|El Tero - Vanellus cayanus|
In 1999, and for a few years, Argentine artists Nora Patrich, Juan Manuel Sanchez and I worked on a joint project that we called Argentine Nostalgia. We worked with a beautiful Argentine woman called Linda Lorenzo.
Our project circled on the rosy past that any expatriate will have. Linda Lorenzo became our canvas for all those memories. One that was dear to my heart was the Argentine bird.
My love for them began on December 7, 1950. I was 9 years old and I know this because the book that was given me on that day of my First Communion has that date.
For the next 3 years my parents would send me to the camp (and Anglo/Argentine word for “el campo”) or the plains we call the pampa. This happened during the hot Argentine summer in January. I would go to remote estancias (Argentine word for ranch).
|December 7 1950|
It was there that I would ride a horse and gallop in the flat pampa in which the only interruption for a 360 degree horizon was that large tree (not a tree botanically) called an Ombú. I would gallop after what we called avestruces (ostrich) but were really a South American Ñandú.
Both that ñandú and an elegant bird called a tero had the
same protection plan of running away from me as far from their nest as
|Ñandú - Rhea americanus|
A much more relaxed bird was the plain looking hornero (baker bird) called that because it would build adobe nests shaped like a baker’s oven on the top of fence posts. It had a tight curve to discourage snakes.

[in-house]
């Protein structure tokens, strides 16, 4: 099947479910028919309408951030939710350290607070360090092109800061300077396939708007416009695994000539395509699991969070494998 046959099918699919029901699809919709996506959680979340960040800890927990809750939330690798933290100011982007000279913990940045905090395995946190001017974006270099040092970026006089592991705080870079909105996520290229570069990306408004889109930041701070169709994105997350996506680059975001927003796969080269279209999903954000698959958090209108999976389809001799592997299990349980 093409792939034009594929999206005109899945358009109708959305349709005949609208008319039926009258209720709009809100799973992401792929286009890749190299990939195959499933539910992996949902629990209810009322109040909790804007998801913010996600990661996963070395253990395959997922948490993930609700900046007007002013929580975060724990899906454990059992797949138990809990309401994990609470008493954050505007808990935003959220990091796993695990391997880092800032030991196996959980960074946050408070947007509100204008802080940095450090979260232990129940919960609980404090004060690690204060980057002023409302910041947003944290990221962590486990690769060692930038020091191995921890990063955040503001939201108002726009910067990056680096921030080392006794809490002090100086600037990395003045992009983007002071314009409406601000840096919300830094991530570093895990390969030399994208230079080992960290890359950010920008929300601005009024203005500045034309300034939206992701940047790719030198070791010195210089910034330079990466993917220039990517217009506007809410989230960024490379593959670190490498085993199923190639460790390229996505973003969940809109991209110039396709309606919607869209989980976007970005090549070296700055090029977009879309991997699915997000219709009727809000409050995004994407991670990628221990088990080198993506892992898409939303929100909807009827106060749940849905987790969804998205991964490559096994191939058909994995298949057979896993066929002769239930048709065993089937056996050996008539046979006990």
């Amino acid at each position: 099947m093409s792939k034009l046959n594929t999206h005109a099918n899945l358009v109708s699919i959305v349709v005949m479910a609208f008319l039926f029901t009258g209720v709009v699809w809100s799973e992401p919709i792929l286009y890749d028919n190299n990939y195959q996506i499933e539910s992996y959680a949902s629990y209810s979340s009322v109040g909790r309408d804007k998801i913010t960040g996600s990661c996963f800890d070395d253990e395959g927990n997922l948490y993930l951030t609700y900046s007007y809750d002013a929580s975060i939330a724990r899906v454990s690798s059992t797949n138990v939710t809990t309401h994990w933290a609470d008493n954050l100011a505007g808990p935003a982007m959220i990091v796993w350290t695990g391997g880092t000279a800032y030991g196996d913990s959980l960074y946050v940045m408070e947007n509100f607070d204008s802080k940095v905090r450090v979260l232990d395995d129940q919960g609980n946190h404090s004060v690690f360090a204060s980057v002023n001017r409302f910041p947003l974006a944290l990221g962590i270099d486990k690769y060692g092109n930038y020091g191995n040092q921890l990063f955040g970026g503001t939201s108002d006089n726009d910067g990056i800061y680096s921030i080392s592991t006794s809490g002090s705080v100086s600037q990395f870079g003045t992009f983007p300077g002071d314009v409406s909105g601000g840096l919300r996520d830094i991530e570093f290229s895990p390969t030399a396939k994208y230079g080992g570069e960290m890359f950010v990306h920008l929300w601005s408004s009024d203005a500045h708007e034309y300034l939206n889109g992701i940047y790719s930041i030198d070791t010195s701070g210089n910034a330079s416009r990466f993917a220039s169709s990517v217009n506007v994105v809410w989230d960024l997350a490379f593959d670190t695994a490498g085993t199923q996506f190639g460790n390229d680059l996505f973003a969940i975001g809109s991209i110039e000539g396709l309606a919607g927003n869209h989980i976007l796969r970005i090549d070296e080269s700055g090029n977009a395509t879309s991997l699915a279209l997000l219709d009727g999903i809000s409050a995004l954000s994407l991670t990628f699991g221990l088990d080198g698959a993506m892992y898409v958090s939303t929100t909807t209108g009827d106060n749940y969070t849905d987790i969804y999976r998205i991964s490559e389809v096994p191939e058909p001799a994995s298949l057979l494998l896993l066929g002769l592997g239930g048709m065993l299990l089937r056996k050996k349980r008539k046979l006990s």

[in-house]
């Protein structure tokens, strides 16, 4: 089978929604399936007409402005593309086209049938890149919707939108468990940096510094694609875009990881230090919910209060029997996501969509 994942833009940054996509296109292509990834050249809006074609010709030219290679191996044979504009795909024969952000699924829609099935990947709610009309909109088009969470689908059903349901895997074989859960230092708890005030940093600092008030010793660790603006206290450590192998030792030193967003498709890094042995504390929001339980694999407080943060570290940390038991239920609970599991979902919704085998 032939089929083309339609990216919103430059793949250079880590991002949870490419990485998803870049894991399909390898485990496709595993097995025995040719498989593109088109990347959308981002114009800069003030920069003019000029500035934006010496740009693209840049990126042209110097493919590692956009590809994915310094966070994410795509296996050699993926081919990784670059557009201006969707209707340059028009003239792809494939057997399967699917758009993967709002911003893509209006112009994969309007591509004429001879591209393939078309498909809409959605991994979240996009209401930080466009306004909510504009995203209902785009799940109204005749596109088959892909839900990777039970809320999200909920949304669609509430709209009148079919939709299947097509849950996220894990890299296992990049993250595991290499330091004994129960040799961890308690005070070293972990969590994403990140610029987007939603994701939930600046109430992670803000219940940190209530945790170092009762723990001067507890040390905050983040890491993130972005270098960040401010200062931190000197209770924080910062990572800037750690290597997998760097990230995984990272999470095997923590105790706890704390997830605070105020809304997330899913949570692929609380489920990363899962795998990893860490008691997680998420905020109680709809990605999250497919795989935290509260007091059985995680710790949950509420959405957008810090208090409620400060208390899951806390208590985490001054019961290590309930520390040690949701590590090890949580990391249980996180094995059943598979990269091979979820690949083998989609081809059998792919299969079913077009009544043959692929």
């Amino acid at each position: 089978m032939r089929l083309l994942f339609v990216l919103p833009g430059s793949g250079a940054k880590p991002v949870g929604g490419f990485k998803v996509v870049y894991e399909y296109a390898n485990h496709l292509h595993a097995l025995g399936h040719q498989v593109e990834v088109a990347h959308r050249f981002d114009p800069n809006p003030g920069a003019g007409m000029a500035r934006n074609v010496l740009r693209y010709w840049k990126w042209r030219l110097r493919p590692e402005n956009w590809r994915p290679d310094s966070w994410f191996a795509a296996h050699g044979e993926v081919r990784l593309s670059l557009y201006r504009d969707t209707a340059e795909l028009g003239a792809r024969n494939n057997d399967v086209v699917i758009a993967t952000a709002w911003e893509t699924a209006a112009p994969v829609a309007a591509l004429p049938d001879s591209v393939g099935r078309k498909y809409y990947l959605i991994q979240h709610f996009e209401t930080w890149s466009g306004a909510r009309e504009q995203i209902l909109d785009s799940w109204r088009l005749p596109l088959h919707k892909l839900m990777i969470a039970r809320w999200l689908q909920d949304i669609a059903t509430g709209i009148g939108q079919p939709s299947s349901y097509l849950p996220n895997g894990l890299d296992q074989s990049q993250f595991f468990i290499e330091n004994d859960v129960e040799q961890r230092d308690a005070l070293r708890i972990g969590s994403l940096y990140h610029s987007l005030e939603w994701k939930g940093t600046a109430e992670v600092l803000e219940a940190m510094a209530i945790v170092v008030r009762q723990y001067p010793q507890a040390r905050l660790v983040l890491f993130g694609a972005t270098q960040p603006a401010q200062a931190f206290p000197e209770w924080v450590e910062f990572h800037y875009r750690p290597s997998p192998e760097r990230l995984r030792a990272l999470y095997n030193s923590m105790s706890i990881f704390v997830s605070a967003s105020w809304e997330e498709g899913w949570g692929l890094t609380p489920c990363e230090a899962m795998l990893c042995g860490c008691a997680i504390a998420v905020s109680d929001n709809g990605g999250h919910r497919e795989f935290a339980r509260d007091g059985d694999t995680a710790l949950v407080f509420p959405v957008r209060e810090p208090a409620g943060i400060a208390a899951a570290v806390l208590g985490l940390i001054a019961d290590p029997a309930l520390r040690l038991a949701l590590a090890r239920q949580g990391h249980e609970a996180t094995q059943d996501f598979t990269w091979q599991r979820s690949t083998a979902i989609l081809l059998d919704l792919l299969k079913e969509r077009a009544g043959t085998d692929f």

|El Hornero - Furnarius rufus|
In one my campo Januaries our host (there were several of us, girls and boys) had a revolver. He would take us to a nearby forest and he would shoot lechusas (owls). It was then when we ate lechuza stew.
One year I brought back a young tero and for a few months he was our guard bird in our Coghlan garden. He would make sounds close to tero-tero. But our large brown poodle broke his wings and we had to put him down.
We also had a South American green parrot called Carlitos who would on any noise made by someone knocking on our gate, he would call out. “¡La basura, la basura!” or “The garbage, the garbage!”
We left him behind in 1953 with our live-in house maid Mercedes Basaldúa. When I returned in 1965 to do my military service in the Argentine Navy, Carlitos was very much alive.
|Federal - Amblyramphus holosericeus|
In 2002 my Rosemary and I took our granddaughter Rebecca who was 11 to Buenos Aires. In a visit to the Buenos Aires Zoo (now closed and gone) I took her to the large cage with a couple of condors. By a stroke of luck one of the birds flew from one end to another and dropped a feather. I was able to retrieve it. I had it framed and gave it to Rebecca as an Argentine souvenir.
It is impossible to describe the sheer pleasure of galloping on the Argentine pampa.
Lucky I was that my parents got rid of me for a month on those Januaries.
The only way I could convey the beautiful red breast of the Federal and satisfy community standards with Linda Lorenzo was to have her pose in a bright red bra.
As in all other languages words in fashion disappear quickly. In the 1950s and 60s a pajarón (literally means a large bird) was used a mild insult that would convey that you were an idiot.